What You Need to Know Before Bringing A New Dog Into the Family

After years of asking and begging, you ultimately agreed to allow your kids to have a pet which will complete the family. Prior to you rushing out and buying the first dog that melts your heart with its puppy dog eyes, there are a few things you need to know. It’s essential that you do some research first and decide which breed would best suit your family before you go head strong into the pet stores or shelters. A great tip for finding the ideal breed that will be best suited for your family is to look at several types of dogs and their characteristics and have a family meeting to discuss the pros and cons of each one so that everyone can be in agreement of the type of breed you’re looking for before you head out on your search.

One important factor before making the decision to add a pet to your family is that most experts agree that children should be five years or older before bringing a new puppy into their lives. Prior to age 5, a child may not understand that a puppy needs loving gentle care and may not be able to appreciate the concept of playing nicely. The child could also be afraid of the new addition as well. A good way to determine how your child will respond to a new pet is to observe them around other people’s pets or by visiting a pet shop or shelter. How do they react upon seeing an animal? Do they appear hesitant or fearful? Are they timid but calm in their approach or are they aggressive by grabbing and lunging? It’s a good idea to become a constant little reminder of the rules your child needs to follow when playing with their new pet.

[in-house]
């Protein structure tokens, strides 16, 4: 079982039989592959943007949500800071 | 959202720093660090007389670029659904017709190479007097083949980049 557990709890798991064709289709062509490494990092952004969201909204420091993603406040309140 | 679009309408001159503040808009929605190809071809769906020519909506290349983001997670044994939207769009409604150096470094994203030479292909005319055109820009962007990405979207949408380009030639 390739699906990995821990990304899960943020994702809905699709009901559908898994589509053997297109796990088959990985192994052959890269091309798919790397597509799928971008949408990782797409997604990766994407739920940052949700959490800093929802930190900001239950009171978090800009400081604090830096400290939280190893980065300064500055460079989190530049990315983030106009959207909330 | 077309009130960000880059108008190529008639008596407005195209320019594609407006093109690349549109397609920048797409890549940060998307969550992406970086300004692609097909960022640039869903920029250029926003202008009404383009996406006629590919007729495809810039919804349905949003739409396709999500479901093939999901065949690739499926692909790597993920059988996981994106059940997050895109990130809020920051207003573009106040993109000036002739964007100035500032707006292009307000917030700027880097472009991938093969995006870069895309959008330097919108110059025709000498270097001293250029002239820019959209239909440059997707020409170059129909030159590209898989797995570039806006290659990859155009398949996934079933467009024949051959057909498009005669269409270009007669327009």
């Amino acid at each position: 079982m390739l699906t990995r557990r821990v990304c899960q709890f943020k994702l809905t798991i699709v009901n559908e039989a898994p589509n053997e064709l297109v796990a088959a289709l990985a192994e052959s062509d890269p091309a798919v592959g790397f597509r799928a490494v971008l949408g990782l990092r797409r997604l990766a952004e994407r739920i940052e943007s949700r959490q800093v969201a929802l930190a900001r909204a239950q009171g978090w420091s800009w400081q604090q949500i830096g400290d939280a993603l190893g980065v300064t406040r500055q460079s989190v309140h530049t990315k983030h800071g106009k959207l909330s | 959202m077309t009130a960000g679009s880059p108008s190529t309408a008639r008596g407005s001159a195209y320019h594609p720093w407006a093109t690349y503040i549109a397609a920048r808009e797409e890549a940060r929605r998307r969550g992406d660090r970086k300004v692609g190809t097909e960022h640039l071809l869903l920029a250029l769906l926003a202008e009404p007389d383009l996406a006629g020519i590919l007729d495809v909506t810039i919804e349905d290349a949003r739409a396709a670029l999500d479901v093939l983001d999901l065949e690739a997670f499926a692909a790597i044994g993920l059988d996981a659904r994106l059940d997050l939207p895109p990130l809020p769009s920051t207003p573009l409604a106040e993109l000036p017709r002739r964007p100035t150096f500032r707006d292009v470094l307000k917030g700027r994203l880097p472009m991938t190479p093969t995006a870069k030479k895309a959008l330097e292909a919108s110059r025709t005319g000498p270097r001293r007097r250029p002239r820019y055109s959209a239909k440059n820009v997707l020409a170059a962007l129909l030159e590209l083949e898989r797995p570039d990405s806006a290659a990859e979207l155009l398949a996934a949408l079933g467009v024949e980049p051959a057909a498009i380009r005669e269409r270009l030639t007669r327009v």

When you are confident enough that you’re ready for the next step, consider your families personality, lifestyle and time availability before bringing home a new dog. Does your family have many outside activities or interests or are you a group that stays around the house in your spare time? If both mom and dad work outside the home and the children are in school all day, how will you deal with the puppy being alone so much? What type of arrangement would you be willing to do to ensure you will have a happy, healthy puppy in your absence? Would you consider taking them to a doggy daycare or make arrangements for a sitter during the day while everyone is away? Before choosing a particular breed, take into consideration the size, energy level and playfulness of the breed. Is your family active and full of energy or do you enjoy doing quiet, non-exertive activities together? If knowing that your dog requires a great deal of exercise, would the family be able to step up and provide that kind of stimulation for a new pet?

Perhaps you already have a pet and you are considering a second one to have companionship for your first one? You might consider an older dog from the local animal shelter. You would not only feel a great satisfaction of saving an animal’s life but a lot of shelter animals make some of the best pets because of their age and established personality. Many local shelters provide a program that involves holding pre-adoption meetings to help ensure that your family and the new chosen addition are compatible before making that final decision. Always remember that not all dogs will fall instantly in love with you at first meeting so be calm, patient and understanding and you will undoubtedly find the perfect pet for your family.